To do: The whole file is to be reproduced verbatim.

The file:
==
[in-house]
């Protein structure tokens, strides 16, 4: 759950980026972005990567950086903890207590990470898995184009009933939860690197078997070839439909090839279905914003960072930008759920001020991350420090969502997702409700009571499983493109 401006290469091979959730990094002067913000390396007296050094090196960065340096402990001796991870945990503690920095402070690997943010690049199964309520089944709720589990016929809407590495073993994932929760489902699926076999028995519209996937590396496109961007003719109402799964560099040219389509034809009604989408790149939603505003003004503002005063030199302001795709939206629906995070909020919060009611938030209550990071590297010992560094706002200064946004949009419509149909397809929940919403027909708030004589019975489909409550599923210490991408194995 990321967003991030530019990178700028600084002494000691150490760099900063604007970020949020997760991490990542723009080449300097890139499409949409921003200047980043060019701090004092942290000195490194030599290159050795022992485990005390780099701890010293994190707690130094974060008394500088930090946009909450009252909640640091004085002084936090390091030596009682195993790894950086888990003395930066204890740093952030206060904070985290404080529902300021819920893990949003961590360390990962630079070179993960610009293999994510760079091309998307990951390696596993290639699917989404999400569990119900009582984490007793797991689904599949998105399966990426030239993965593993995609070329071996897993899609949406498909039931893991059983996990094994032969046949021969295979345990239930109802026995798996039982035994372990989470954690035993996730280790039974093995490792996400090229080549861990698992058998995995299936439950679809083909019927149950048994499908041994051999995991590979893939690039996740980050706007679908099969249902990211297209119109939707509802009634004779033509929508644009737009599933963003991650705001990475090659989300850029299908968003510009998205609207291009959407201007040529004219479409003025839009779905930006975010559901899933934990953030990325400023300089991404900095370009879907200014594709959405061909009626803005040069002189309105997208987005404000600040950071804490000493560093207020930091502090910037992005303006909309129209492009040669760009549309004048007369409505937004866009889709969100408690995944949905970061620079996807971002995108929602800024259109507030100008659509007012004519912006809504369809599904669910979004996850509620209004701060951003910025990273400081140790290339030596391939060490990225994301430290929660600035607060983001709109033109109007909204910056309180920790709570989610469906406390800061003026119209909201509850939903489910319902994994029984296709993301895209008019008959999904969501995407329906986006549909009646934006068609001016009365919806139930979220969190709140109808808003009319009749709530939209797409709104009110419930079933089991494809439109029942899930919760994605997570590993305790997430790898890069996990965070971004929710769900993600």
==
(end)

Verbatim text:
[in-house]
């Protein structure tokens, strides 16, 4: 759950980026972005990567950086903890207590990470898995184009009933939860690197078997070839439909090839279905914003960072930008759920001020991350420090969502997702409700009571499983493109 401006290469091979959730990094002067913000390396007296050094090196960065340096402990001796991870945990503690920095402070690997943010690049199964309520089944709720589990016929809407590495073993994932929760489902699926076999028995519209996937590396496109961007003719109402799964560099040219389509034809009604989408790149939603505003003004503002005063030199302001795709939206629906995070909020919060009611938030209550990071590297010992560094706002200064946004949009419509149909397809929940919403027909708030004589019975489909409550599923210490991408194995 990321967003991030530019990178700028600084002494000691150490760099900063604007970020949020997760991490990542723009080449300097890139499409949409921003200047980043060019701090004092942290000195490194030599290159050795022992485990005390780099701890010293994190707690130094974060008394500088930090946009909450009252909640640091004085002084936090390091030596009682195993790894950086888990003395930066204890740093952030206060904070985290404080529902300021819920893990949003961590360390990962630079070179993960610009293999994510760079091309998307990951390696596993290639699917989404999400569990119900009582984490007793797991689904599949998105399966990426030239993965593993995609070329071996897993899609949406498909039931893991059983996990094994032969046949021969295979345990239930109802026995798996039982035994372990989470954690035993996730280790039974093995490792996400090229080549861990698992058998995995299936439950679809083909019927149950048994499908041994051999995991590979893939690039996740980050706007679908099969249902990211297209119109939707509802009634004779033509929508644009737009599933963003991650705001990475090659989300850029299908968003510009998205609207291009959407201007040529004219479409003025839009779905930006975010559901899933934990953030990325400023300089991404900095370009879907200014594709959405061909009626803005040069002189309105997208987005404000600040950071804490000493560093207020930091502090910037992005303006909309129209492009040669760009549309004048007369409505937004866009889709969100408690995944949905970061620079996807971002995108929602800024259109507030100008659509007012004519912006809504369809599904669910979004996850509620209004701060951003910025990273400081140790290339030596391939060490990225994301430290929660600035607060983001709109033109109007909204910056309180920790709570989610469906406390800061003026119209909201509850939903489910319902994994029984296709993301895209008019008959999904969501995407329906986006549909009646934006068609001016009365919806139930979220969190709140109808808003009319009749709530939209797409709104009110419930079933089991494809439109029942899930919760994605997570590993305790997430790898890069996990965070971004929710769900993600």